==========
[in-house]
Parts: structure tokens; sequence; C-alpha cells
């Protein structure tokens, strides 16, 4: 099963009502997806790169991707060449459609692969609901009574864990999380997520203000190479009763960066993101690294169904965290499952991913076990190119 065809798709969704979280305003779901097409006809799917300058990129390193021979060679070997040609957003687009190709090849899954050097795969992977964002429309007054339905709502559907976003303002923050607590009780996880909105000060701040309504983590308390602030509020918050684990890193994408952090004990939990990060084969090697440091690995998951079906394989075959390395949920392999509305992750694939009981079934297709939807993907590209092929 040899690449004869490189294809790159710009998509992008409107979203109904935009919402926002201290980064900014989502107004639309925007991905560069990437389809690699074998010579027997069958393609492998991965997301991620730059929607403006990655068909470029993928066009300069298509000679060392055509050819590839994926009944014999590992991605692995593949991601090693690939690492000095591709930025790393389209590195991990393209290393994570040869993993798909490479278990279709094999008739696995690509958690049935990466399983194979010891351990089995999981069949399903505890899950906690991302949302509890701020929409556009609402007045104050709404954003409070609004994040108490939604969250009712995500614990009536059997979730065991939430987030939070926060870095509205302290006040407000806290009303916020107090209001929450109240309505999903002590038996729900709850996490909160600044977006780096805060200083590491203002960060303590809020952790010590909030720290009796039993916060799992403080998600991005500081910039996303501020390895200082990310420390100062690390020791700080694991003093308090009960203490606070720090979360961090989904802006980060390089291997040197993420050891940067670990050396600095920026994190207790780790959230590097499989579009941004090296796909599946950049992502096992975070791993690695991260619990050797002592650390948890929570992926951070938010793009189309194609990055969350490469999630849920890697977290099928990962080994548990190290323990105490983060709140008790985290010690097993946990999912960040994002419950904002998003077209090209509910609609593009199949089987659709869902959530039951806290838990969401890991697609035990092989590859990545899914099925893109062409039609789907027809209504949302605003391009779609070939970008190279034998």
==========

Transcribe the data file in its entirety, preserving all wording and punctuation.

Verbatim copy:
[in-house]
Parts: structure tokens; sequence; C-alpha cells
């Protein structure tokens, strides 16, 4: 099963009502997806790169991707060449459609692969609901009574864990999380997520203000190479009763960066993101690294169904965290499952991913076990190119 065809798709969704979280305003779901097409006809799917300058990129390193021979060679070997040609957003687009190709090849899954050097795969992977964002429309007054339905709502559907976003303002923050607590009780996880909105000060701040309504983590308390602030509020918050684990890193994408952090004990939990990060084969090697440091690995998951079906394989075959390395949920392999509305992750694939009981079934297709939807993907590209092929 040899690449004869490189294809790159710009998509992008409107979203109904935009919402926002201290980064900014989502107004639309925007991905560069990437389809690699074998010579027997069958393609492998991965997301991620730059929607403006990655068909470029993928066009300069298509000679060392055509050819590839994926009944014999590992991605692995593949991601090693690939690492000095591709930025790393389209590195991990393209290393994570040869993993798909490479278990279709094999008739696995690509958690049935990466399983194979010891351990089995999981069949399903505890899950906690991302949302509890701020929409556009609402007045104050709404954003409070609004994040108490939604969250009712995500614990009536059997979730065991939430987030939070926060870095509205302290006040407000806290009303916020107090209001929450109240309505999903002590038996729900709850996490909160600044977006780096805060200083590491203002960060303590809020952790010590909030720290009796039993916060799992403080998600991005500081910039996303501020390895200082990310420390100062690390020791700080694991003093308090009960203490606070720090979360961090989904802006980060390089291997040197993420050891940067670990050396600095920026994190207790780790959230590097499989579009941004090296796909599946950049992502096992975070791993690695991260619990050797002592650390948890929570992926951070938010793009189309194609990055969350490469999630849920890697977290099928990962080994548990190290323990105490983060709140008790985290010690097993946990999912960040994002419950904002998003077209090209509910609609593009199949089987659709869902959530039951806290838990969401890991697609035990092989590859990545899914099925893109062409039609789907027809209504949302605003391009779609070939970008190279034998």